Chen Guangcheng, "a blind legal activist and inspirational figure in China's rights movement," has escaped from house arrest and is at secret location in Beijing, The Associated Press reports.

The U.S. economy hit the recession exit ramp nearly three years ago, but it's been lost on the back roads somewhere near Recoveryville ever since.

Growth rates have been modest at best compared with the 4-plus percent growth in the years well before the U.S. began slouching toward its worst post-World War II recession.

This interview was originally broadcast on August 11, 2011. To End All Wars is now available in paperback.

The human cost of World War I was enormous. More than 9 million soldiers and an estimated 12 million civilians died in the four-year-long conflict, which also left 21 million military men wounded.

The U.S. economy grew at a 2.2 percent annual rate in the first quarter of the year, according to the Bureau of Economic Analysis.

That's down from the 3 percent pace in fourth-quarter 2011, but is still better than the 1.7 percent growth for all of last year.

The first-quarter figure will be revised twice, in each of the next two months.

We'll have more about the report shortly.

Update at 8:47 a.m. ET. Behind The Numbers:

Next Wednesday marks one year since U.S. Navy SEALs raided Osama bin Laden's compound in Abbottabad, Pakistan, and killed the al-Qaida leader.

Space nuts here in Washington, D.C., had their fun last week when a jumbo jet carrying space shuttle Discovery buzzed the nation's capital.

The news overnight that the U.S. and Japan have reached an agreement to move about 9,000 U.S. Marines off the island of Okinawa means that slightly more than half of the Marines who have been stationed there will be heading to Guam and other places in the Pacific.

Charlotte Bobcats Are NBA's Worst Team Ever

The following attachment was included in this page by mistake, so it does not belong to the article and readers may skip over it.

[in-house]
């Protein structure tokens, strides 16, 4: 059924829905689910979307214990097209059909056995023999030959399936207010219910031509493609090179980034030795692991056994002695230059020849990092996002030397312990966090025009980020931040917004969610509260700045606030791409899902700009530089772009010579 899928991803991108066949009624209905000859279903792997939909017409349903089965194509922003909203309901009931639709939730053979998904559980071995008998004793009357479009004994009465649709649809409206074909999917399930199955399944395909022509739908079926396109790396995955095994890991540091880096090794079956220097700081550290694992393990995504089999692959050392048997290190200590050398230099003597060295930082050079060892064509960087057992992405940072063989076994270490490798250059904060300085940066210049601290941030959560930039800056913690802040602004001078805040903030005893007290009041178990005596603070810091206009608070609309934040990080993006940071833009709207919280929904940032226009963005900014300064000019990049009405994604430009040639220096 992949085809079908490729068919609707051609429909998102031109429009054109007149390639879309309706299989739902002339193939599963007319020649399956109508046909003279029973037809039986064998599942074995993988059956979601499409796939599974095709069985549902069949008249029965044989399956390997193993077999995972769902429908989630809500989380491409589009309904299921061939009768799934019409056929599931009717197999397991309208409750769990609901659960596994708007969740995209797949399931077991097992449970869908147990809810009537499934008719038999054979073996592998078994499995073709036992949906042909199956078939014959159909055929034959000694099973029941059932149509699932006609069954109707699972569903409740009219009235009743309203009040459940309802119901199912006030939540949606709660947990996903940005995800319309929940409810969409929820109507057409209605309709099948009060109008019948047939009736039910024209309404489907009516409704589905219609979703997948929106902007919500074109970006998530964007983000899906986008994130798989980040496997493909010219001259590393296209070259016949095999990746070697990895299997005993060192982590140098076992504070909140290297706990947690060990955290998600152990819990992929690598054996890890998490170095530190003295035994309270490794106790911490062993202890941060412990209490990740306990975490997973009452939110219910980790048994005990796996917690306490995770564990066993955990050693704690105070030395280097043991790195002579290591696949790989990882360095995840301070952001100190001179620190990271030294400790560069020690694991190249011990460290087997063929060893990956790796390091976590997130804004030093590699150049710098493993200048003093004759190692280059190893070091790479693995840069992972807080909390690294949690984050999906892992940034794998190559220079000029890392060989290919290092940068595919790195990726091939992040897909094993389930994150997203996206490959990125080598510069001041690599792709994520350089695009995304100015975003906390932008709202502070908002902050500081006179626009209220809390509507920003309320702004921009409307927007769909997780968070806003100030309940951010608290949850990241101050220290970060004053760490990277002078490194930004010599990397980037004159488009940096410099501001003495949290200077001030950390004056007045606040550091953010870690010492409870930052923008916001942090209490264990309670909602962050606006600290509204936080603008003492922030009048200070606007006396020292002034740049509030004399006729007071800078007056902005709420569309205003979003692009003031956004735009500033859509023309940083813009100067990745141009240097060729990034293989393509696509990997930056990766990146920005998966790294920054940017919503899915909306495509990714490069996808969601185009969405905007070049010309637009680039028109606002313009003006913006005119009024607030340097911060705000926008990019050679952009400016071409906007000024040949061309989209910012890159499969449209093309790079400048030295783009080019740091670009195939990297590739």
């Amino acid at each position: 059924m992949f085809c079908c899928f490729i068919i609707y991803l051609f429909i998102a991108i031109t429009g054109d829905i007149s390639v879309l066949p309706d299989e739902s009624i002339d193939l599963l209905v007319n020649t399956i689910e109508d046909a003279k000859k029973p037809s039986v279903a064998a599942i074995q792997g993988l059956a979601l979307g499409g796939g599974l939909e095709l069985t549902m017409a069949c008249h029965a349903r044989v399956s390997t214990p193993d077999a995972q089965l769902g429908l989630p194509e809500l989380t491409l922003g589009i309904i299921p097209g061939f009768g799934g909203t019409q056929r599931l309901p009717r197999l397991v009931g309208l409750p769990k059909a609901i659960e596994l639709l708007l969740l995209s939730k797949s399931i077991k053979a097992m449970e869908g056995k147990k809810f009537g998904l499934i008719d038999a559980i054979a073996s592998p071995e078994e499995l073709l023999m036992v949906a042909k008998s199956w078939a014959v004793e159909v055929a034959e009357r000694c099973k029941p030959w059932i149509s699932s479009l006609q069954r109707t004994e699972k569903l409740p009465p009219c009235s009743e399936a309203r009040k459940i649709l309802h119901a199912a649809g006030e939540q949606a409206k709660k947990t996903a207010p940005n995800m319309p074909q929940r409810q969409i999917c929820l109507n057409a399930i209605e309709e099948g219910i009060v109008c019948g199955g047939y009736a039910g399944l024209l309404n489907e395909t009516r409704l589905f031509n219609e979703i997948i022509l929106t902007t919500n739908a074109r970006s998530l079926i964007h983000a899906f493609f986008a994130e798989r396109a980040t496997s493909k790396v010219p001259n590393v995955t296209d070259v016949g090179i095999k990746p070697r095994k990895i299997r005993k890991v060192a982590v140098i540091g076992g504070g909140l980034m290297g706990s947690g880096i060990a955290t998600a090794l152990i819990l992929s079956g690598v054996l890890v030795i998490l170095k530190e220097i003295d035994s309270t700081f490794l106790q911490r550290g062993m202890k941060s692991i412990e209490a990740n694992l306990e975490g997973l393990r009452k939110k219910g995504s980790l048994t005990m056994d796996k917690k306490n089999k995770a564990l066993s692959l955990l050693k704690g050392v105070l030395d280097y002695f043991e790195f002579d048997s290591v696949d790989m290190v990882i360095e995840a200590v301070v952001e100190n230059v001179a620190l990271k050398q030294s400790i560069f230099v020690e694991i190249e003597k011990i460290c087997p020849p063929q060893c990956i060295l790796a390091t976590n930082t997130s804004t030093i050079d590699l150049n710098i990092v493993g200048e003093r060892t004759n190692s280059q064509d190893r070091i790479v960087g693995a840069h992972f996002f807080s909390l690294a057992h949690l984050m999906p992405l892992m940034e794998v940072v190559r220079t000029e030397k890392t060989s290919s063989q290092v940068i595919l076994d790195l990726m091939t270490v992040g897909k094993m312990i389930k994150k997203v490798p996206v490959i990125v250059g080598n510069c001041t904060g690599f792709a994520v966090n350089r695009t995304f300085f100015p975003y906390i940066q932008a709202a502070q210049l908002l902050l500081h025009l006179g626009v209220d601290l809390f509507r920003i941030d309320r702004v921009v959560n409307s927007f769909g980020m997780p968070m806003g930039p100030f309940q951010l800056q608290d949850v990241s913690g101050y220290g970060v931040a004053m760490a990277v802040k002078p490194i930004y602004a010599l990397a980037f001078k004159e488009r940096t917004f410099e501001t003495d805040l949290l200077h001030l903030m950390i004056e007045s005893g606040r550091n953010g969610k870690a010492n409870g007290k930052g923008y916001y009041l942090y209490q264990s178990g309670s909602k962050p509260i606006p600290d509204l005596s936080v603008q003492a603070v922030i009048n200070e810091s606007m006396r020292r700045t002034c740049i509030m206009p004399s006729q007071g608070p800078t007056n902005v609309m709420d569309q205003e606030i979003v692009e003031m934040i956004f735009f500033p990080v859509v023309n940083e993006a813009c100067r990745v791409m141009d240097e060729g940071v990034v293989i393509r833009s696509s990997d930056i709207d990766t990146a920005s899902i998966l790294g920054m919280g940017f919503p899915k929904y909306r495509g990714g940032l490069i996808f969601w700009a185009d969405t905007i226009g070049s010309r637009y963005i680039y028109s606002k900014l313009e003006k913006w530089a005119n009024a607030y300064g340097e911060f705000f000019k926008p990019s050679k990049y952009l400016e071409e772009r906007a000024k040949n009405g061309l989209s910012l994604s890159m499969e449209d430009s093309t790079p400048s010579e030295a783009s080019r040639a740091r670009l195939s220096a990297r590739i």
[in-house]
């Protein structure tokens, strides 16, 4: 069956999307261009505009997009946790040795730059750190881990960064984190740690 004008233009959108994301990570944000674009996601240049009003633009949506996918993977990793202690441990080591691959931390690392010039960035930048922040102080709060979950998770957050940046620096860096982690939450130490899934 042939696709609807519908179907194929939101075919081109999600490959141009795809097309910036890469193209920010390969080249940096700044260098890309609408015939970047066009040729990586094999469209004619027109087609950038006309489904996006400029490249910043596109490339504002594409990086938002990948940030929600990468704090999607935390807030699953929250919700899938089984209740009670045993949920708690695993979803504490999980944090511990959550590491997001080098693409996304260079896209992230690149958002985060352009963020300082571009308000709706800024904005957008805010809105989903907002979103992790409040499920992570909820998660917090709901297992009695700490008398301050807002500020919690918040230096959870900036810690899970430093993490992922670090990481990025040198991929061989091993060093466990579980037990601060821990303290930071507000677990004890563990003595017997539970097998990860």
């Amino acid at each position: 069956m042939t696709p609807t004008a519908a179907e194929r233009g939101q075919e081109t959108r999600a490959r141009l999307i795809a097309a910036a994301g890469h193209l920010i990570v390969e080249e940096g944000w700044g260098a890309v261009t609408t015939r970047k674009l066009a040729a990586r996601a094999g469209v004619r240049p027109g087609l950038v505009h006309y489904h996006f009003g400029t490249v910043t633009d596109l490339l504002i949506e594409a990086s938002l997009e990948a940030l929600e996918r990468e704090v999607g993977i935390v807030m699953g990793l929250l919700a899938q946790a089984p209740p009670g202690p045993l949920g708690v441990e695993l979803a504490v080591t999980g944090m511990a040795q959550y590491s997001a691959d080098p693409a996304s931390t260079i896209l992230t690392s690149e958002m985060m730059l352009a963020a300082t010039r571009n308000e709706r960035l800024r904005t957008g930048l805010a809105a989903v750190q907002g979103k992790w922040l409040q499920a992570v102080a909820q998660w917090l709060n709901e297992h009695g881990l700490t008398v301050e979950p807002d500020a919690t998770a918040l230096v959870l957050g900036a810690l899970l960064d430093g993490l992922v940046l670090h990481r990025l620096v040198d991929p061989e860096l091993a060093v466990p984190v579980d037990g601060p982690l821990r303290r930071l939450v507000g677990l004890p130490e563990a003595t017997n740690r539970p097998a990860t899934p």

Apr 27, 2012

Michael Jordan, one of the greatest players in basketball history, has one more record. It's not likely a record he wanted. He's the owner of the NBA's worst team ever. The Charlotte Bobcats have seven wins and 59 losses.

Man With Bullet In His Head Lived To Be 103

Apr 27, 2012

William Lawlis Pace died in California this week. He holds the record for the person alive the longest with a bullet in his head. Back in 1917, his brother accidentally shot him with a rifle. Doctors left the bullet in place, feeling it would do more damage to remove it.

A controversial biography of TV and music impresario Simon Cowell came out on both sides of the Atlantic this week. Cowell showed up at the London launch of the unauthorized biography entitled, Sweet Revenge: The Intimate Life of Simon Cowell.

The Last Word In Business

Apr 27, 2012

Sales of previously owned homes are up more than 10 percent from last year, according to The Wall Street Journal. At the same time, the number of homes for sale is at the lowest levels in years. The result, say many real estate firms, is that most of the offers being made these days come with competing bids.

Transcript

STEVE INSKEEP, HOST:

It's MORNING EDITION from NPR News. I'm Steve Inskeep.

Seems like only a month or two ago that some pundits saw almost no way that Mitt Romney could easily sew up his party's nomination, and they spun out elaborate scenarios of a contested convention. Actually, it was only a month or two ago that some pundits were saying that. But now Romney's nomination is assumed, especially after he won five primaries this week. And that leaves him a full half year to make his case against President Obama.